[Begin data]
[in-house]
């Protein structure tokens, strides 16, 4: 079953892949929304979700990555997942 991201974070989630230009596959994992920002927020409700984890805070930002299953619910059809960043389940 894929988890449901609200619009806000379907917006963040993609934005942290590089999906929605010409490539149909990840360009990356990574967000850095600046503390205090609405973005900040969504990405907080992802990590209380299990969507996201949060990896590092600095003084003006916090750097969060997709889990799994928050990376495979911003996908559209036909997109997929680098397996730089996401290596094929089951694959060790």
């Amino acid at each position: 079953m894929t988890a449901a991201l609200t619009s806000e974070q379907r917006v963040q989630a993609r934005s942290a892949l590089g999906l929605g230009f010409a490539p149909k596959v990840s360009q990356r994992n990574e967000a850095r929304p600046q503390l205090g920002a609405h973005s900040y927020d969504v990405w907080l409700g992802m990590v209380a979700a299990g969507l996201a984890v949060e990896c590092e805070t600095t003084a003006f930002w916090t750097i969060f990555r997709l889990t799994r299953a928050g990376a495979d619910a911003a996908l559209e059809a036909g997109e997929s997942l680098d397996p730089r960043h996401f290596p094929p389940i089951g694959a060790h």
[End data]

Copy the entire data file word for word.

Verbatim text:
[in-house]
């Protein structure tokens, strides 16, 4: 079953892949929304979700990555997942 991201974070989630230009596959994992920002927020409700984890805070930002299953619910059809960043389940 894929988890449901609200619009806000379907917006963040993609934005942290590089999906929605010409490539149909990840360009990356990574967000850095600046503390205090609405973005900040969504990405907080992802990590209380299990969507996201949060990896590092600095003084003006916090750097969060997709889990799994928050990376495979911003996908559209036909997109997929680098397996730089996401290596094929089951694959060790």
């Amino acid at each position: 079953m894929t988890a449901a991201l609200t619009s806000e974070q379907r917006v963040q989630a993609r934005s942290a892949l590089g999906l929605g230009f010409a490539p149909k596959v990840s360009q990356r994992n990574e967000a850095r929304p600046q503390l205090g920002a609405h973005s900040y927020d969504v990405w907080l409700g992802m990590v209380a979700a299990g969507l996201a984890v949060e990896c590092e805070t600095t003084a003006f930002w916090t750097i969060f990555r997709l889990t799994r299953a928050g990376a495979d619910a911003a996908l559209e059809a036909g997109e997929s997942l680098d397996p730089r960043h996401f290596p094929p389940i089951g694959a060790h």